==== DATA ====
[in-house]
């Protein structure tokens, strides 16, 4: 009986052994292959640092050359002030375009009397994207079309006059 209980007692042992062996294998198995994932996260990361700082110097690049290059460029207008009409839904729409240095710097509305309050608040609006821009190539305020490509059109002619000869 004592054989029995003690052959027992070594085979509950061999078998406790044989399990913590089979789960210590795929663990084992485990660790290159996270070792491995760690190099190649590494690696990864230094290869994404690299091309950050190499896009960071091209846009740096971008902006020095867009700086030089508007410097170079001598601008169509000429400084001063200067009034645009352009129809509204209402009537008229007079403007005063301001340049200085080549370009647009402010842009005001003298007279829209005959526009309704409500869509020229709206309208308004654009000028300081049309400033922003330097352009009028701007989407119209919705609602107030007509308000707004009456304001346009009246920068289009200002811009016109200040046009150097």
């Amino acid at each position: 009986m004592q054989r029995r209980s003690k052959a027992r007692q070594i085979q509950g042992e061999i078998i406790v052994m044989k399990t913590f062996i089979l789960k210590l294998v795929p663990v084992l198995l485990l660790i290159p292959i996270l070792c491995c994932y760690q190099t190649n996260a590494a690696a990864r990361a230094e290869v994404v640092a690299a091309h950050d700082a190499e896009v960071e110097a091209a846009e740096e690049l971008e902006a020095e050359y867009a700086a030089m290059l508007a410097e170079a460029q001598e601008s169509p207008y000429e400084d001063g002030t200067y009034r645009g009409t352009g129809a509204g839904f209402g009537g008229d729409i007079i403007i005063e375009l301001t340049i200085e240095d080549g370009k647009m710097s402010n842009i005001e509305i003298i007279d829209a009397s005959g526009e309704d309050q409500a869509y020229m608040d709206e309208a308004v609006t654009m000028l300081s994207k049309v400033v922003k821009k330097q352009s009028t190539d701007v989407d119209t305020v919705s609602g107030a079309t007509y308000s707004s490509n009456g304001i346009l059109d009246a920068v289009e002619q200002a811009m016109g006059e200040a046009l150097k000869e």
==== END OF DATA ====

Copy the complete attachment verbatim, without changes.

[in-house]
């Protein structure tokens, strides 16, 4: 009986052994292959640092050359002030375009009397994207079309006059 209980007692042992062996294998198995994932996260990361700082110097690049290059460029207008009409839904729409240095710097509305309050608040609006821009190539305020490509059109002619000869 004592054989029995003690052959027992070594085979509950061999078998406790044989399990913590089979789960210590795929663990084992485990660790290159996270070792491995760690190099190649590494690696990864230094290869994404690299091309950050190499896009960071091209846009740096971008902006020095867009700086030089508007410097170079001598601008169509000429400084001063200067009034645009352009129809509204209402009537008229007079403007005063301001340049200085080549370009647009402010842009005001003298007279829209005959526009309704409500869509020229709206309208308004654009000028300081049309400033922003330097352009009028701007989407119209919705609602107030007509308000707004009456304001346009009246920068289009200002811009016109200040046009150097």
């Amino acid at each position: 009986m004592q054989r029995r209980s003690k052959a027992r007692q070594i085979q509950g042992e061999i078998i406790v052994m044989k399990t913590f062996i089979l789960k210590l294998v795929p663990v084992l198995l485990l660790i290159p292959i996270l070792c491995c994932y760690q190099t190649n996260a590494a690696a990864r990361a230094e290869v994404v640092a690299a091309h950050d700082a190499e896009v960071e110097a091209a846009e740096e690049l971008e902006a020095e050359y867009a700086a030089m290059l508007a410097e170079a460029q001598e601008s169509p207008y000429e400084d001063g002030t200067y009034r645009g009409t352009g129809a509204g839904f209402g009537g008229d729409i007079i403007i005063e375009l301001t340049i200085e240095d080549g370009k647009m710097s402010n842009i005001e509305i003298i007279d829209a009397s005959g526009e309704d309050q409500a869509y020229m608040d709206e309208a308004v609006t654009m000028l300081s994207k049309v400033v922003k821009k330097q352009s009028t190539d701007v989407d119209t305020v919705s609602g107030a079309t007509y308000s707004s490509n009456g304001i346009l059109d009246a920068v289009e002619q200002a811009m016109g006059e200040a046009l150097k000869e």